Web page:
How to Avoid Catching Coronavirus?

The simple answer to the question “How do you avoid catching coronavirus (COVID-19)?” is to stay a long way away from other people!

Unfortunately it is difficult to completely avoid other people, all of the time; so for most people it will mean reducing contact with other people and taking a lot more care about where you go, who you meet and what you do.

So what can you do to avoid catching coronavirus (or at least reduce the chance of catching it)?

Here are a few important steps you can take to reduce the risk of catching COVID-19, and some links to official information sources, such as the UK Government, the NHS, and the World Health Organization.

Currently the UK Government has asked everyone to stay at home, except in certain circumstances. More details below.

Wash your hands with soap and water more regularly to avoid catching coronavirus

The most effective way to kill the coronavirus on your hands is to thoroughly wash your hands with soap and warm water.
Wash your hands for at least 20 seconds.

Washing hands with soap and water
Wash your hands with soap and water more regularly to avoid catching coronavirus

Not only does this help to remove the virus, but the soap actually destroys the virus by breaking bonds in the virus structure.

After washing your hands, dry them with a clean towel or paper towel.

It is especially important to wash your hands before eating, drinking or preparing/handling food.

Be aware that in shared spaces taps, soap dispensers, hand driers, shared towels, door handles and other surfaces which you may touch could possibly spread the virus.

Only touch what you need to and, if you are concerned, consider doing the following:

  • Wash the tap (with soapy hands or with a wet and soapy paper towel), then wash your hands.
  • Use an elbow to open a door, or use a paper tissue to hold a door handle then throw it away.

Use an alcohol-based hand gel – if unable to wash your hands

Hand-washing with soap is the most effective method of removing and killing the virus from your hands. However, when it is not possible to do this, use an alcohol-based hand gel as an alternative method if your hands are not visibly dirty.

Hygiene experts, the NHS and Public Health England all agree that to kill most viruses, a hand sanitiser gel requires a minimum of 60% alcohol content to be most effective. Most contain between 60% and 95% alcohol.

Don’t touch your face

Try to avoid touching your mouth, nose and eyes with unwashed hands.

It is especially important to try not to do this when you are in shops or on public transport.

Social distancing – reduce contact with other people

“Social distancing” means to avoid or reduce close contact with other people.

Everyone should be taking steps to limit the contact they have with other people, but this is especially important for those who are elderly or have an underlying health condition.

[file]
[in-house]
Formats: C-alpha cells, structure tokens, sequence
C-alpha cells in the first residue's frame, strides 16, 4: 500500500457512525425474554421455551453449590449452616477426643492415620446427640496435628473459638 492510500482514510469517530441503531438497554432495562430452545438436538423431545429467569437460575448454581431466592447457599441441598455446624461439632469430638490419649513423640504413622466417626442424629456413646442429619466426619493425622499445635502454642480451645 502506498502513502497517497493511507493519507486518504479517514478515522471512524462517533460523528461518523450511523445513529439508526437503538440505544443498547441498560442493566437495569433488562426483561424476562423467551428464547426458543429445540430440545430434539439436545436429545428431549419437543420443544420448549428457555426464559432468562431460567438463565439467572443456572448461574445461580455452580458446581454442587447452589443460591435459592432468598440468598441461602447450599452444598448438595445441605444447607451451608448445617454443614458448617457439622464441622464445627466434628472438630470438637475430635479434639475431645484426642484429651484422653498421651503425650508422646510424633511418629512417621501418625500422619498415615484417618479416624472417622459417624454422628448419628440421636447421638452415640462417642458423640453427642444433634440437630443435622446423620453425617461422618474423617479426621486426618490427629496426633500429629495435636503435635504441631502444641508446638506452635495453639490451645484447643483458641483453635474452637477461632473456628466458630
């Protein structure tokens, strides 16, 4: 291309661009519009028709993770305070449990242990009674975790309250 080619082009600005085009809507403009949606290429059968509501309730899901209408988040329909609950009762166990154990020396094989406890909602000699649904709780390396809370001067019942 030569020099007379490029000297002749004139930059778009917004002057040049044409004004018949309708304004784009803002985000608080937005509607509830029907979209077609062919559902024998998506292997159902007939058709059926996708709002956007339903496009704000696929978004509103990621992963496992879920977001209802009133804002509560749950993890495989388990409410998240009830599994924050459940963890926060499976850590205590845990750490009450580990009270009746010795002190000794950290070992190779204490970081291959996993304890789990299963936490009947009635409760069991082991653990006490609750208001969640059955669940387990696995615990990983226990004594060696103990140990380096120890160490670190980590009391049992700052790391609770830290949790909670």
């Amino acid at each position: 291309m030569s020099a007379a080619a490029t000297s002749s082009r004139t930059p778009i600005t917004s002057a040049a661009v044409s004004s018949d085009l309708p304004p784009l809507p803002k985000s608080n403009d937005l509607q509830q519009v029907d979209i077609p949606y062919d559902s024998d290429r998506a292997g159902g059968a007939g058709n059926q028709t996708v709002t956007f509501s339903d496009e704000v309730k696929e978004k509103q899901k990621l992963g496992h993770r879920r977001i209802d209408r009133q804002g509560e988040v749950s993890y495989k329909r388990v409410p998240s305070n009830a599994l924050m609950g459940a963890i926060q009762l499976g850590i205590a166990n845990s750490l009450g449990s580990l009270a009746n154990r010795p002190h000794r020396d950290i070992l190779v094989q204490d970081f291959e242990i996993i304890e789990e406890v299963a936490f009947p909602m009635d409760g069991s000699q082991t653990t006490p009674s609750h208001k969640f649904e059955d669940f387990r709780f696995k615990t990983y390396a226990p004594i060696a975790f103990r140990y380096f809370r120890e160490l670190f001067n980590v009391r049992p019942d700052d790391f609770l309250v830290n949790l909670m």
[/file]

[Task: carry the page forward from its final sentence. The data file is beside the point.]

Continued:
Even as the UK government is makes plans to reduce the restrictions, social distancing is still very important and many restrictions will still apply for some time.

  • Reduce contact with other people.
  • Maintain a safe distance from other people.
  • Work from home where possible.
  • If possible, choose quiet times to make shopping trips or use a shopping delivery service.
  • Walk or cycle or drive, but try to avoid using public transport unless absolutely necessary.

It is possible for some people to have the COVID-19 and show little or no symptoms, but still be able to spread the disease to others.

The fewer people you come into contact with, the lower your chance of becoming infected, or of spreading the virus.

UK Government advice on Coronavirus

What is a safe distance for social distancing?

The World Health Organization recommends you maintain at least 1m (3 feet) distance between yourself and others.
However, the current UK Government advice is to maintain a 2m (or 6 feet) distance from any other person.
Some people prefer to have an even greater distance between themselves and other people if possible.

Coronavirus disease (COVID-19) advice for the public, from the World Health Organization.

Self-isolating at home

Even before the lockdown, many elderly and vulnerable people had already been advised to self-isolate, to reduce their chances of catching COVID-19.

The UK Government guidance is for people, including children, who are at very high risk of severe illness from coronavirus (COVID-19) because of an underlying health condition, and for their family, friends and carers.

COVID-19: guidance on shielding and protecting people defined on medical grounds as extremely vulnerable
Information for shielding and protecting people defined on medical grounds as extremely vulnerable from COVID-19.
Published 21 March 2020

Increase your cleaning

Think about more frequently cleaning surfaces, door handles and objects which are touched frequently, and those in shared spaces.